Jefferson County agencies practice oil spill response

PORT TOWNSEND – Port of Port Townsend and East Jefferson Fire-Rescue personnel sharpened their oil spill containment skills Thursday.

The port and East Jefferson Fire-Rescue trained 22 people at the Port Townsend Boat Haven marina during a daylong exercise.

Global Diving and Salvage of Seattle, employees of which cleaned up a Sept. 18 spill at the marina’s commercial dock off Washington Street, conducted the training session.

Port officials recently secured a $20,000 state Department of Ecology grant to acquire a second oil spill response trailer, containing 800 feet of booming material, 1,000 feet of absorbent boom and about 1,000 absorbent pads used to sop up oil or chemicals spilled in East Jefferson County waters.

Protective equipment and suits for responders is also included in the equipment.

“This has been a long term plan we have been working with DOE on,” said port Executive Director Larry Crockett, who was one of those trained Thursday.

Referring to the port’s new oil spill response trailer, Crockett said, “We already had a Coast Guard trailer, but this gives us our own trailer, one that is totally our own.”

The new spill response equipment will give the port and Fire-Rescue the ability to contain a wide variety of petroleum, chemical and waste spills, according to Crockett.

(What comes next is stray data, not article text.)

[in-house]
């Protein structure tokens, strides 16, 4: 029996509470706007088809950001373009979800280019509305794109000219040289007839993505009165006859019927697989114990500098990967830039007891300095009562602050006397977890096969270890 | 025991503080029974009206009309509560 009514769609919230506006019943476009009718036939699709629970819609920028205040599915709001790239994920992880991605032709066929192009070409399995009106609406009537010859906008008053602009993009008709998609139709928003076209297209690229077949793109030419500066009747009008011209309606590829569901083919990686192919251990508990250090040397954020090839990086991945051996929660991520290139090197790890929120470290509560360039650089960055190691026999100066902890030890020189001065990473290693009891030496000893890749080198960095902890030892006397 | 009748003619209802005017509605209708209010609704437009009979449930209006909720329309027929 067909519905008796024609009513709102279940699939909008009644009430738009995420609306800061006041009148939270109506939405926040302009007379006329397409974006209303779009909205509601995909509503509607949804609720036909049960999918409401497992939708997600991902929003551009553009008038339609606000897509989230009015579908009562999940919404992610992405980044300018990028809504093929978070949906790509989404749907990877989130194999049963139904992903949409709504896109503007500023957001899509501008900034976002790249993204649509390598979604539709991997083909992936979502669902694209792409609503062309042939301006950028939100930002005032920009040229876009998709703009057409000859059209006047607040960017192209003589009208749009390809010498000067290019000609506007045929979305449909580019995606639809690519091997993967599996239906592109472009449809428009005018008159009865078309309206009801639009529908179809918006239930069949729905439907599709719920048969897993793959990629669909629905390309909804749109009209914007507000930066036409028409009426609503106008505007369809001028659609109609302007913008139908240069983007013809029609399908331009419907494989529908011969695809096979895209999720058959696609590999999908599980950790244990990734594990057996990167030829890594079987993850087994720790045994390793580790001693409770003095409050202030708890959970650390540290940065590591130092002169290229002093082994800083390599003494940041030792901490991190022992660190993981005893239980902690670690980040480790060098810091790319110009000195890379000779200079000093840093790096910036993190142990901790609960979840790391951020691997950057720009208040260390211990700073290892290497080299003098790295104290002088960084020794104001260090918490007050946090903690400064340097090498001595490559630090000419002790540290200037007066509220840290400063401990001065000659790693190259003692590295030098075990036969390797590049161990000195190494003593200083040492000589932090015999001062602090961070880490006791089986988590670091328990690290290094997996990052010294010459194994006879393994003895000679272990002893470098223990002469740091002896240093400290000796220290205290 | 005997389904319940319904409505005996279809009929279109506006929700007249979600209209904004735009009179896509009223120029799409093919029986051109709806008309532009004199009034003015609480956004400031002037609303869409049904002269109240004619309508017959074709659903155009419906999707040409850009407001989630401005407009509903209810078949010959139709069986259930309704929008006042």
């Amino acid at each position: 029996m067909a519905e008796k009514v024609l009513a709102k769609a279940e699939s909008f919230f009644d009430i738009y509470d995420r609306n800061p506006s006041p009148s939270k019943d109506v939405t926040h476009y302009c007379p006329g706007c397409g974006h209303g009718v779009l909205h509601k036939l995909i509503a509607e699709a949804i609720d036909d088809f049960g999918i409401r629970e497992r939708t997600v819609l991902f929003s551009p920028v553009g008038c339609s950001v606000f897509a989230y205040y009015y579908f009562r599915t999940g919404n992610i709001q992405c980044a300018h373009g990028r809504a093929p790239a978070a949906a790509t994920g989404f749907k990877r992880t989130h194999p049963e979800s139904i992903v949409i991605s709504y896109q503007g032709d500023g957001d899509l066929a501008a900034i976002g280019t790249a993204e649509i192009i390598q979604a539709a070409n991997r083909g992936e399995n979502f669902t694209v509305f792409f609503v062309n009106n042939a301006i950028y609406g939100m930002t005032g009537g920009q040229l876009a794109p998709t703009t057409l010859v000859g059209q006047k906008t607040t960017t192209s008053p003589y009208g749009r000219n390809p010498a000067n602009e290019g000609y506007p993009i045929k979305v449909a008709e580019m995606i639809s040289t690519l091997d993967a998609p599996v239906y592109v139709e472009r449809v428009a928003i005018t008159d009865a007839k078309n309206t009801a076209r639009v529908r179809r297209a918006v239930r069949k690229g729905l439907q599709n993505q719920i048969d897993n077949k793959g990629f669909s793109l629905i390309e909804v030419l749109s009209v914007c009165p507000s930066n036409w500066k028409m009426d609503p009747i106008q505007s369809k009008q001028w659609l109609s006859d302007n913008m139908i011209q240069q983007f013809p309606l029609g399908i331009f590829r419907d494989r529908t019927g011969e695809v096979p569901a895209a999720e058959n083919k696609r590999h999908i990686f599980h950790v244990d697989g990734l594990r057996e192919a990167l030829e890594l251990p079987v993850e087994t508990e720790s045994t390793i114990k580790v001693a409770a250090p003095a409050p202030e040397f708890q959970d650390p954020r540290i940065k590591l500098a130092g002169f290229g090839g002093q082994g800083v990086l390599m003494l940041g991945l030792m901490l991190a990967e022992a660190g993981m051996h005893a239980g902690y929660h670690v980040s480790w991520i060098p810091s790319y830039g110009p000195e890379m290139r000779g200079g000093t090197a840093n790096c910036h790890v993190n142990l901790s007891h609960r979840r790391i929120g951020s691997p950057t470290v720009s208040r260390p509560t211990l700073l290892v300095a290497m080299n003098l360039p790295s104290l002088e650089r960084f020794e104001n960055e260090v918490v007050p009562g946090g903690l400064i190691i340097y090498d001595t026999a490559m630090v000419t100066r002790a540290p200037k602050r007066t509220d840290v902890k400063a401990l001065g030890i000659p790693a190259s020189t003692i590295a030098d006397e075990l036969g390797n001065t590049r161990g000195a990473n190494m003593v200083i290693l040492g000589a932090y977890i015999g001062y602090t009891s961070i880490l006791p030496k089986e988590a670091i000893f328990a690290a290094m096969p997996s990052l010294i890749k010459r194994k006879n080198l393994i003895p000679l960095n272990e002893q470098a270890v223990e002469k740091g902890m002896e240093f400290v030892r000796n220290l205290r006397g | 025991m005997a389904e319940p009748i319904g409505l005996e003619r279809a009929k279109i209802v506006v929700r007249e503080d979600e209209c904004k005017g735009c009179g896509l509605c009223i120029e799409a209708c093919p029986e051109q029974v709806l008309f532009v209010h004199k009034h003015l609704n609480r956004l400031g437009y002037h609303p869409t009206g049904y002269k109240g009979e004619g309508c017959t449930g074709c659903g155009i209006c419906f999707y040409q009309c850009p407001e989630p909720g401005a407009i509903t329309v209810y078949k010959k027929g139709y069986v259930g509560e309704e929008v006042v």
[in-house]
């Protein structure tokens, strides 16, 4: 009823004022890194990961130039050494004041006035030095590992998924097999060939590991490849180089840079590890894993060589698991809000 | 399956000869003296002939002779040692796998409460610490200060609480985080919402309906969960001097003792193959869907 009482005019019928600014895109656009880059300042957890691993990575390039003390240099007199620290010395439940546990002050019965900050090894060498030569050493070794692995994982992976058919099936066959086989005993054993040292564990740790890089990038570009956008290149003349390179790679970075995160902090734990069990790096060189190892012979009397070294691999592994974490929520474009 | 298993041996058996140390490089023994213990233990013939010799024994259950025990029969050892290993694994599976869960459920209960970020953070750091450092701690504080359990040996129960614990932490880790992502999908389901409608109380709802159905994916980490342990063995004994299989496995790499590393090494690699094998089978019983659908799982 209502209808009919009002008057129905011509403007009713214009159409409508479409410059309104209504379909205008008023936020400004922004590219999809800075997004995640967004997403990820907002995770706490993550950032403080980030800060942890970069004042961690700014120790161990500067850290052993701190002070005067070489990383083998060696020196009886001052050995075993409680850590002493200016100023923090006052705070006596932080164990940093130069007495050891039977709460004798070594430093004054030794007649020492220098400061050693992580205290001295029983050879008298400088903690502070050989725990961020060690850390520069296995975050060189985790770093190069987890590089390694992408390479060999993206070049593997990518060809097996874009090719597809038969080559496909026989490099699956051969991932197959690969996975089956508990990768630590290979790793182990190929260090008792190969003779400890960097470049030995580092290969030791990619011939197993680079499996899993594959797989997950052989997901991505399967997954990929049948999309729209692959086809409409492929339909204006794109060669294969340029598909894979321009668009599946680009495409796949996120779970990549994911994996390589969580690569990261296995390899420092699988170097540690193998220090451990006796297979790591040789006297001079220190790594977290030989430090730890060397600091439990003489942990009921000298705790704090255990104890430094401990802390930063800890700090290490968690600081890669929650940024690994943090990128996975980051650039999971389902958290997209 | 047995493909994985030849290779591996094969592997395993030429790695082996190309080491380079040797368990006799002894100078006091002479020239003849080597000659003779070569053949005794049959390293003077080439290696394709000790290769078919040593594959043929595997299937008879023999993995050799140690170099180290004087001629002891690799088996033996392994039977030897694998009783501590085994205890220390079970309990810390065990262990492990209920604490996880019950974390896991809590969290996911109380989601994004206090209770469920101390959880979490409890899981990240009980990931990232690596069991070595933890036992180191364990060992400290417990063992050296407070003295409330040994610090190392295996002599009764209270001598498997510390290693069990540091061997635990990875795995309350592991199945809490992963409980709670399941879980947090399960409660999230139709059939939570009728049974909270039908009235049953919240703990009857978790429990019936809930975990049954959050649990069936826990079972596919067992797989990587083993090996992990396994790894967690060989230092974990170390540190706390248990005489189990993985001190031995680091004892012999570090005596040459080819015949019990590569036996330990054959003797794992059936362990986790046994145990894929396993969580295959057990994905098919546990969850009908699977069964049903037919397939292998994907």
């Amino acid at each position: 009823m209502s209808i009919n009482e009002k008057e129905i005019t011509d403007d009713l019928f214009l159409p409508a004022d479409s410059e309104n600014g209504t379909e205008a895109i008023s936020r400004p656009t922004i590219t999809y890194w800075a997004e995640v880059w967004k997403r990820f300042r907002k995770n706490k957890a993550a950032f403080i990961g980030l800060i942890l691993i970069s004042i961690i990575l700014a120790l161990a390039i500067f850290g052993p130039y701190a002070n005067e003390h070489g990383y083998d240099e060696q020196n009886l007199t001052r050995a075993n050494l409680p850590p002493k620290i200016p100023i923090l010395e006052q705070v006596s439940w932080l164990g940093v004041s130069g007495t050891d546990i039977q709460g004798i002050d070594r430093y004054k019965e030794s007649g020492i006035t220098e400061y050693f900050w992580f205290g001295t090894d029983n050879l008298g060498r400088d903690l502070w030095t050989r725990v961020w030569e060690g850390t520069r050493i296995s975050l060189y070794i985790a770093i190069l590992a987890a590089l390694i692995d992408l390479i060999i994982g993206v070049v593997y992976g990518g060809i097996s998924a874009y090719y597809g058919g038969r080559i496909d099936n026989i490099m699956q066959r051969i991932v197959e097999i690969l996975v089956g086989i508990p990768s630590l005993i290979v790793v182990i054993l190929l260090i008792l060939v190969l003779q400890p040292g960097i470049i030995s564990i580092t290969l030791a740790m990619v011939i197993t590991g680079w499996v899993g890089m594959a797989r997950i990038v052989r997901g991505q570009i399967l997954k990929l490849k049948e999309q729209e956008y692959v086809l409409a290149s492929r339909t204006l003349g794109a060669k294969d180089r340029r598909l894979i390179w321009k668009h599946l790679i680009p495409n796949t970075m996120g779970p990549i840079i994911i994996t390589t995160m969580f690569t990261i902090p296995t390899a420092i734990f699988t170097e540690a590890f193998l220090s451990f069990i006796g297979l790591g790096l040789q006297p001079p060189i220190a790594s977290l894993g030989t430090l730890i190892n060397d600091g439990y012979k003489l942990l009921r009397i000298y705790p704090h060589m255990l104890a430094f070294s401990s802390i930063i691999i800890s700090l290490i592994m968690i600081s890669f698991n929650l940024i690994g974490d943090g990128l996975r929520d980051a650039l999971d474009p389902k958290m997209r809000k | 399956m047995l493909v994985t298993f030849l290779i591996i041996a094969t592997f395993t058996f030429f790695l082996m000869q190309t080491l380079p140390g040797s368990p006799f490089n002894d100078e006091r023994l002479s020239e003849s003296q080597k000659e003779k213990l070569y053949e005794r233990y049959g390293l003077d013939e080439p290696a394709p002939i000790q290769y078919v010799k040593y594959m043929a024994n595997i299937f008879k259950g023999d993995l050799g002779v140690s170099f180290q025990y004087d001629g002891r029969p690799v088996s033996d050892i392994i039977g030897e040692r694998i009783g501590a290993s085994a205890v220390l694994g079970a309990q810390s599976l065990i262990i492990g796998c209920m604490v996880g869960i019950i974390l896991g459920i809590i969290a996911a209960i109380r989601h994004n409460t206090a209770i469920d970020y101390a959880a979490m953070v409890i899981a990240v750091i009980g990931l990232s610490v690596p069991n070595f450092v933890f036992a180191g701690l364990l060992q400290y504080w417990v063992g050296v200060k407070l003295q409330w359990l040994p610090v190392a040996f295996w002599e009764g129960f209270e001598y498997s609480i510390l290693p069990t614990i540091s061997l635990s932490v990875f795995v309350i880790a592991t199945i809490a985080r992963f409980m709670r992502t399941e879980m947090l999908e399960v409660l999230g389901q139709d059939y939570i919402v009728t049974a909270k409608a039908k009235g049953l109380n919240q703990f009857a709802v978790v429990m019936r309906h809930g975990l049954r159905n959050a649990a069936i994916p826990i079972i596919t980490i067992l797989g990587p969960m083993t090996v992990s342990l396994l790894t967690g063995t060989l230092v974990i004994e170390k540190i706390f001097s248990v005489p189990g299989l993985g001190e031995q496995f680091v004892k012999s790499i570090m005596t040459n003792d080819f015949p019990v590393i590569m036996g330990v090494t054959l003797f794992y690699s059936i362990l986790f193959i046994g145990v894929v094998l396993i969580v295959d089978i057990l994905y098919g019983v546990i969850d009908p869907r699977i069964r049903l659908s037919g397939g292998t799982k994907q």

“This will increase our response immensely,” he said, adding that the equipment could be also transported and used at the Herb Beck Marina and Industrial Park on Quilcene Bay.

“This gives us total control over our own assets and equipment.”

The equipment, under the port’s agreement with Ecology, would be available to any agencies needing it across the North Olympic Peninsula, said Crockett.

Ken Radon, port marine facilities director, who also trained Thursday, said the Global training was worth about $5,000 to $6,000 to the community.

The grant also paid for the training.

“They are actually putting a lot of these trailers throughout Puget Sound,” said Radon.

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